Individual solutions to the collective crisis of climate change abound: backup diesel generators, Tesla powerwalls, prepper shelters. However, the infrastructure that our modern civilization relies on is interconnected and interdependent — energy, transportation, food, water and waste systems are all vulnerable in climate-driven emergencies. No one solution alone and in isolation will be the salvation to our energy infrastructure crisis.
After Hurricane Katrina in 2005, Superstorm Sandy in 2012, the California wildfires last year, and the recent deep freeze in Texas, the majority of the American public has not only realized how vulnerable infrastructure is, but also how critical it is to properly regulate it and invest in its resilience.
What is needed now is a mindset shift in how we think about infrastructure. Specifically, how we price risk, how we value maintenance, and how we make policy that is aligned with our climate reality. The extreme cold weather in Texas wreaked havoc on electric and gas infrastructure that was not prepared for unusually cold weather events. If we continue to operate without an urgent (bipartisan?) investment in infrastructure, especially as extreme weather becomes the norm, this tragic trend will only continue (with frontline communities bearing a disproportionately high burden).
A month after Texas record-breaking storm, attention is rightly focused on helping the millions of residents putting their lives back together. But as we look toward the near-term future and get a better picture of the electric mobility tipping point on the horizon, past-due action to reform our nations energy infrastructure and utilities must take precedence.
Emphasize energy storage
Seventy-five percent of Texas electricity is generated from fossil fuels and uranium, and about 80% of the power outages in Texas were caused by these systems. The state and the U.S. are overly dependent on outdated energy generation, transmission and distribution technologies. As the price of energy storage is expected to drop to $75/kWh by 2030, more emphasis needs to be placed on demand-side management and distributed energy resources that support the grid, rather than trying to supplant it. By pooling and aggregating small-scale clean energy generation sources and customer-sited storage, 2021 can be the year that virtual power plants realize their full potential.
Policymakers would do well to mandate new incentives and rebates to support new and emerging distributed energy resources installed on the customers side of the utility meter, such as Californias Self-Generation Incentive Program.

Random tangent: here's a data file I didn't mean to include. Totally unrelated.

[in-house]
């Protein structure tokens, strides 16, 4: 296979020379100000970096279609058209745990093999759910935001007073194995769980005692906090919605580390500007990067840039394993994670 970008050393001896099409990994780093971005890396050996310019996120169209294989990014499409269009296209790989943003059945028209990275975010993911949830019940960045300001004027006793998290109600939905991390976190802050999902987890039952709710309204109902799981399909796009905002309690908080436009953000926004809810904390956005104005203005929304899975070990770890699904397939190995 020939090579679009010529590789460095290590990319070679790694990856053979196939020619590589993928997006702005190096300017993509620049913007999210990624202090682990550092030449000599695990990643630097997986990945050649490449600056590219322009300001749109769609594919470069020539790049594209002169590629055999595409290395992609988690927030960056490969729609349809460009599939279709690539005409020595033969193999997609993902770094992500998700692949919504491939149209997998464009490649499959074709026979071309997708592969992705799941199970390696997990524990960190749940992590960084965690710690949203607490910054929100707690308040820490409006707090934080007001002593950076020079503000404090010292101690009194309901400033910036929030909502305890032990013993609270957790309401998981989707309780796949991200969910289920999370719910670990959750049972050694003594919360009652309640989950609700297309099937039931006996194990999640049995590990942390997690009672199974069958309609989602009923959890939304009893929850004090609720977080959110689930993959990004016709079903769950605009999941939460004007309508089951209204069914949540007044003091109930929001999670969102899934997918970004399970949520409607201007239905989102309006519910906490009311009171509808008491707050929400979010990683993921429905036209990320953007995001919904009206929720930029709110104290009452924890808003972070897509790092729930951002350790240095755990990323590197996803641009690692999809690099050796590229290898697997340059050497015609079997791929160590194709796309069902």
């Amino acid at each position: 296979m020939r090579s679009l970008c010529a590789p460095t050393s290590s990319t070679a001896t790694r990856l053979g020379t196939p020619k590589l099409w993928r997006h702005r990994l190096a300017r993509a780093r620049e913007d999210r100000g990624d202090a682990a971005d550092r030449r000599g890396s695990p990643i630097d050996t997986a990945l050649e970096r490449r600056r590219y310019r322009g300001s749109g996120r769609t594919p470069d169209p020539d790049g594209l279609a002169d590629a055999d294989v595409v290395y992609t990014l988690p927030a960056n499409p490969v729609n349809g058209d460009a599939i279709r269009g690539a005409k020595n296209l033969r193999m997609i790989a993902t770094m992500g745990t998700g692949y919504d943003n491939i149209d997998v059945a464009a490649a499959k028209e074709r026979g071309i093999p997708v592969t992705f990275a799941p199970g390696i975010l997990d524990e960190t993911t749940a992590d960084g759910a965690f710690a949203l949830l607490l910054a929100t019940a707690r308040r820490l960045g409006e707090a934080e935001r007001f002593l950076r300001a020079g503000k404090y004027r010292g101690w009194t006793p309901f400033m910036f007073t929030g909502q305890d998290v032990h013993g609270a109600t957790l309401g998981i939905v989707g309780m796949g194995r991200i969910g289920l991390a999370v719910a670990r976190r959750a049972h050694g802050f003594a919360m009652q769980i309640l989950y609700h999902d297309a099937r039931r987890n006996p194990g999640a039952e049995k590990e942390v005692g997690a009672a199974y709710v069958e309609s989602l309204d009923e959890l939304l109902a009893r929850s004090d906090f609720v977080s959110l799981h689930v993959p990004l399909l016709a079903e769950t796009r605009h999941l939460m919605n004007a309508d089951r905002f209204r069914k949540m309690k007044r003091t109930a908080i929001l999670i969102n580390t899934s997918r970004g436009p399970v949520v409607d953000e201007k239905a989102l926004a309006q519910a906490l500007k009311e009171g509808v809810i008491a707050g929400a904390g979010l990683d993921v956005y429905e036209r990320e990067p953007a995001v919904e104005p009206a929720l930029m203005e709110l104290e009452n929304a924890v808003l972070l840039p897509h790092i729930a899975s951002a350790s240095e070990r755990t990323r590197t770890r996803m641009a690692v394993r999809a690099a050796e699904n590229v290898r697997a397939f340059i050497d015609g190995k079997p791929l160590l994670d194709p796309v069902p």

Invest in workforce development
For the energy transition to succeed, workforce development will need to be a central component. As we shift from coal, oil and gas to clean energy sources, businesses and governments — from the federal to the city level — should invest in retraining workers into well-paying jobs across emerging verticals, like solar, electric vehicles and battery storage. In energy efficiency (the lowest-hanging fruit of the energy transition), cities should seize the opportunity to tie equity-based workforce development programs to real estate energy benchmarking requirements.
These policies will not only boost the efficiency of our energy systems and the viability of our aging building stock, creating a more productive economy but will also lead to job growth and expertise in a growth industry of the 21st century. According to analysis from Rewiring America, an aggressive national commitment to decarbonization could yield 25 million good-paying jobs over the next 15 years.
Build microgrids for reliability
Microgrids can connect and disconnect from the grid. By operating on normal blue-sky operating days as well as during emergencies, microgrids provide uninterrupted power when the grid goes down — and reduce grid constraints and energy costs when grid-connected. Previously the sole domain of military bases and universities, microgrids are growing 15% annually, reaching an $18 billion market in the U.S. by 2022.
For grid resiliency and reliable power supply, there is no better solution than community-scale microgrids that connect critical infrastructure facilities with nearby residential and commercial loads. Funding feasibility studies and audit-grade designs — so that communities have zero-cost but high-quality pathways to constructable projects, as New York State did with the NY Prize initiative — is a proven way to involve communities in their energy planning and engage the private sector in building low-carbon resilient energy systems.
Unpredictability and complexity are quickening, and technology has its place, but not simply as an individual safeguard or false security blanket. Instead, technology should be used to better calculate risk, increase system resilience, improve infrastructure durability, and strengthen the bonds between people in a community both during and in between emergencies.